Our Aboriginal cultural heritage team, together with Traditional Owners and external specialists, invested 145 work days towards managing cultural heritage
Our cultural heritage programme has been developed to ensure we meet our internal, statutory and community obligations with respect to the consultation, identification, assessment, protection and management of Aboriginal cultural heritage and enable access to land for development activities for all of our operations, projects and lands.
During 2011, heritage activities maintained excellent safety standards, recording no lost time injuries and only one minor medical treatment injury. With significant wet seasons experienced in both Queensland and New South Wales, vegetation cover, surface water and wildlife (such as snakes) present significant operational safety challenges for heritage fieldwork operations. Ground hazard reduction burning programmes were implemented in collaboration with environmental personnel to reduce ground cover and vastly improve ground surface visibility. This resulted in a significant improvement in ground conditions for heritage surveys while also protecting environmental values at Clermont and Hail Creek mines. 2011 saw the continued expansion of on and offsite heritage management activities associated with ongoing risk management requirements, ground disturbance permits, and several project development and operational expansion programmes.
In New South Wales, the heritage programme was primarily focused on implementing heritage management measures, including cultural heritage site monitoring under the Hunter Valley Operations South Aboriginal Cultural Heritage Management Plan, additional assessment of new lands acquired at our Mount Pleasant Project, and ongoing assessment surveys of various non-operational lands situated around our Hunter Valley mines. Other heritage management activities included salvage mitigation works at the Mount Thorley Warkworth and Hunter Valley Operations mines.
An additional key focus in New South Wales was the implementation of an Aboriginal cultural heritage conservation areas (ACHCA) initiative in collaboration with the Coal & Allied Upper Hunter Valley Aboriginal Cultural Heritage Working Group. During 2011, Aboriginal heritage conservation areas under collaborative management with the Cultural Heritage Working Group were the Wollombi Brook ACHCA (500ha), at Mount Thorley Warkworth, and the Broomfield ACHCA (500ha) associated with the Mount Pleasant Project. Additional assessments of other Rio Tinto Coal Australia lands were also conducted during 2011 to identify more areas of cultural significance for consideration as potential conservation areas.
The Coal & Allied Cultural Heritage Working Group is the primary consultation forum with the Aboriginal community of the Upper Hunter Valley, which met on five occasions during 2011. The Cultural Heritage Working Group, comprised of 35 registered Aboriginal Parties (groups and individuals), reviews and endorses all matters pertaining to the assessment and management of Aboriginal cultural heritage associated with Rio Tinto Coal Australia operations, projects and lands in the Upper Hunter Valley. Key outcomes of Cultural Heritage Working Group consultation for 2011 included the endorsement of the Mount Pleasant Aboriginal Cultural Heritage Management Plan, the Broomfield ACHCA and Stage 1 Aboriginal Heritage Impact Permit application and the Warkworth Mine Stage 3 Aboriginal Heritage Impact Permit application.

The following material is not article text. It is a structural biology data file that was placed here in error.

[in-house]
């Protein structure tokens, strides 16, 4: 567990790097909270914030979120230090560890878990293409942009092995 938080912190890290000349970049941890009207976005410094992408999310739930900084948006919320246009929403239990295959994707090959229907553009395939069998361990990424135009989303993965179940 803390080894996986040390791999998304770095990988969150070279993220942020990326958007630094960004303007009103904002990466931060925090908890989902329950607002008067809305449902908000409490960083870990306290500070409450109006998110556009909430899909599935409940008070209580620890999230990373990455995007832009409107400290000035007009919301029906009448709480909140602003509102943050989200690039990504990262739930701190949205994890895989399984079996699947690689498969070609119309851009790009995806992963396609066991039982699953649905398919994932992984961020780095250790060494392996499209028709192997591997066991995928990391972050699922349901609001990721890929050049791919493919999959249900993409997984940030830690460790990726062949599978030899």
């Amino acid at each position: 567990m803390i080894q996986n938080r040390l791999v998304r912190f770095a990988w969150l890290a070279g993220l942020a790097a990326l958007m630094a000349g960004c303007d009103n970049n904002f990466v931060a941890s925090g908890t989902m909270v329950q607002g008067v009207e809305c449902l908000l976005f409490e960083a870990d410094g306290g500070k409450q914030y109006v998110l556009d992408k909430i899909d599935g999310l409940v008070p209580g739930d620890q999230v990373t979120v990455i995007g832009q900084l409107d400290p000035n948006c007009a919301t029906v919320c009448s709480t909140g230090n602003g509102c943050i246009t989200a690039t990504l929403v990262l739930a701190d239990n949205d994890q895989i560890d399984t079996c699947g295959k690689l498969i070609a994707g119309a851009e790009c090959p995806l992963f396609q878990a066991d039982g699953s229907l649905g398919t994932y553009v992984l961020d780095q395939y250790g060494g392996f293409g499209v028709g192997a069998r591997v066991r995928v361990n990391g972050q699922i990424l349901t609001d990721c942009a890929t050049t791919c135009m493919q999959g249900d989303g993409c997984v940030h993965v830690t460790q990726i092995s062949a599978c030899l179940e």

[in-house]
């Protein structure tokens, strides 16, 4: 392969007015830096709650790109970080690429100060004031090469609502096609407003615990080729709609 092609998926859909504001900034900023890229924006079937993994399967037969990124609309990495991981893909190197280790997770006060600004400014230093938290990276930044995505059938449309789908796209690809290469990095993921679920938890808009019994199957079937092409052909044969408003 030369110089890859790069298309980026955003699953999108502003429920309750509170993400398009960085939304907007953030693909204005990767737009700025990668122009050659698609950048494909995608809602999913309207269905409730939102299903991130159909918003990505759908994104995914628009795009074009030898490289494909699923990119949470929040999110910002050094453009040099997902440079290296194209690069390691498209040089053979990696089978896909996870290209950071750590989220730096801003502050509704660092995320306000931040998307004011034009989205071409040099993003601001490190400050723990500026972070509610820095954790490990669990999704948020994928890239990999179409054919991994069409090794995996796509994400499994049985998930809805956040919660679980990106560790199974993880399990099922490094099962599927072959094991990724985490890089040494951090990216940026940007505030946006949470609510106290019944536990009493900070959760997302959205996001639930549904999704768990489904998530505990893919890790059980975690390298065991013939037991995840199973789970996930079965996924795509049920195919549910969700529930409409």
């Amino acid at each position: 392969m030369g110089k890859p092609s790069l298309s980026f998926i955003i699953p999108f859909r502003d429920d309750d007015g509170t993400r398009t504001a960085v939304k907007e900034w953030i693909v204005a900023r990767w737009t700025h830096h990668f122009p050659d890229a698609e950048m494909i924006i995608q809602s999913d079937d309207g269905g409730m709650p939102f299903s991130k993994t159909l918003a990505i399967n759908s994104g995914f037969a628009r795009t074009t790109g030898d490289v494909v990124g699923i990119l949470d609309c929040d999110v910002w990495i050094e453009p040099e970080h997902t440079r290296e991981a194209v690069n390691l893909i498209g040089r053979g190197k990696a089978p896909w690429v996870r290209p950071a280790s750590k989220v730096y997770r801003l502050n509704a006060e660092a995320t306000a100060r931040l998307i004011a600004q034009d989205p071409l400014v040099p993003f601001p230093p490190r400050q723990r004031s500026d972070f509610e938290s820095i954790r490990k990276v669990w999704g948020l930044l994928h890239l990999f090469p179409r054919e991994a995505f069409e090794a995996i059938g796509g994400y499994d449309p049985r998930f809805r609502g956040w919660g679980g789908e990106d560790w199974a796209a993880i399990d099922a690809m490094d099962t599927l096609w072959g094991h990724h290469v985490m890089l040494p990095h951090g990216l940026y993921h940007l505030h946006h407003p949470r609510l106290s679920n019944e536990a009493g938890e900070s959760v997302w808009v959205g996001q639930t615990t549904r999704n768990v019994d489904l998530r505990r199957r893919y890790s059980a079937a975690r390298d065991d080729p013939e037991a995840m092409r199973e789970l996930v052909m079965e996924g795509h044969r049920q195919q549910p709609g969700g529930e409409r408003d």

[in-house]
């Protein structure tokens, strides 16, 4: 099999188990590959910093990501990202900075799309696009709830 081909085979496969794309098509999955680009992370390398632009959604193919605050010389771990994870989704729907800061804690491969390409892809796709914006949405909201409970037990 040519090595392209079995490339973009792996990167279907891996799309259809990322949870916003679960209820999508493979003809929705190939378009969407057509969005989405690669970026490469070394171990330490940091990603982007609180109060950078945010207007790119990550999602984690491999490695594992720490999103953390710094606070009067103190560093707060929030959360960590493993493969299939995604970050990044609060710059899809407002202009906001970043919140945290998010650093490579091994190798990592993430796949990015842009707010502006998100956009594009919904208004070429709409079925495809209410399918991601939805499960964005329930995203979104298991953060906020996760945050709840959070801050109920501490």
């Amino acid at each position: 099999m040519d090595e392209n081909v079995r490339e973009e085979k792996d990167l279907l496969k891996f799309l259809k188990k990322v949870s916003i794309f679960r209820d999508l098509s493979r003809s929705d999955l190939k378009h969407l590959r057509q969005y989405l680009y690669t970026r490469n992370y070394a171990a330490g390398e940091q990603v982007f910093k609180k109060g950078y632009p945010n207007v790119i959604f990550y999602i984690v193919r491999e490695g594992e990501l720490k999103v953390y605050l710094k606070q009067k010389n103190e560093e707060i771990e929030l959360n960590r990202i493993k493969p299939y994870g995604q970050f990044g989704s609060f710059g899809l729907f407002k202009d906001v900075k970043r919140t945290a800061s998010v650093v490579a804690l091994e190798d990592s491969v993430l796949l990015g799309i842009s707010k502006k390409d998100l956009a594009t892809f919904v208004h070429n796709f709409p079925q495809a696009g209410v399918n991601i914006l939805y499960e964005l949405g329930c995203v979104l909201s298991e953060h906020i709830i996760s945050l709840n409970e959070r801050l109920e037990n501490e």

In Queensland, Rio Tinto Coal Australia continued to implement and maintain cultural heritage management agreements with our Traditional Owners associated with operations at Hail Creek Mine (Wiri People), Kestrel Mine (Kangoulu People) and Clermont Region (Wangan & Jagalingou Peoples). Rio Tinto Coal Australia also entered into exploration agreements with the Barada Barna People and the Wiri People Core Country native title claimant groups, who are the Traditional Owners of the lands within the southern and northern portions (respectively) of the Elphinstone exploration project area. These agreements relate to exploration projects being conducted collaboratively with Rio Tinto Exploration on our coal tenements in the central Bowen Basin.
During 2011, Rio Tinto Coal Australia maintained a minimum five year Aboriginal cultural heritage assessment buffer (baseline assessments) and three year mitigation buffer, based on planned project and operation land access requirements for most projects and current operations. Audits of the Rio Tinto Coal Australia Cultural Heritage Management System's compliance with Rio Tinto Cultural Heritage Management standard (2011) were conducted for both Kestrel Mine (May 2011) and Mount Pleasant Project (November 2011). Both the Kestrel Mine and Mount Pleasant Project heritage management audits resulted in six commendations for each site and external validation of the integrity and comprehensiveness of the cultural heritage processes implemented at these sites.
During 2011 there were no breaches of statutory requirements for the management of Aboriginal cultural heritage involving the unauthorised disturbance of a heritage sites in either Queensland or New South Wales. There were four low or moderate incidents involving non-conformances with cultural heritage management procedures reported during 2011. To address these non-conformances, procedural requirements were revised and reinforced with site personnel through general and specific inductions, supervisor training, toolbox discussions and procedural and management system improvements.
|Number of heritage management mobilisations||54||47||46|
|Number of site work days||177||144||145|
|Aboriginal heritage management programme teams person days on site||973||1211||976|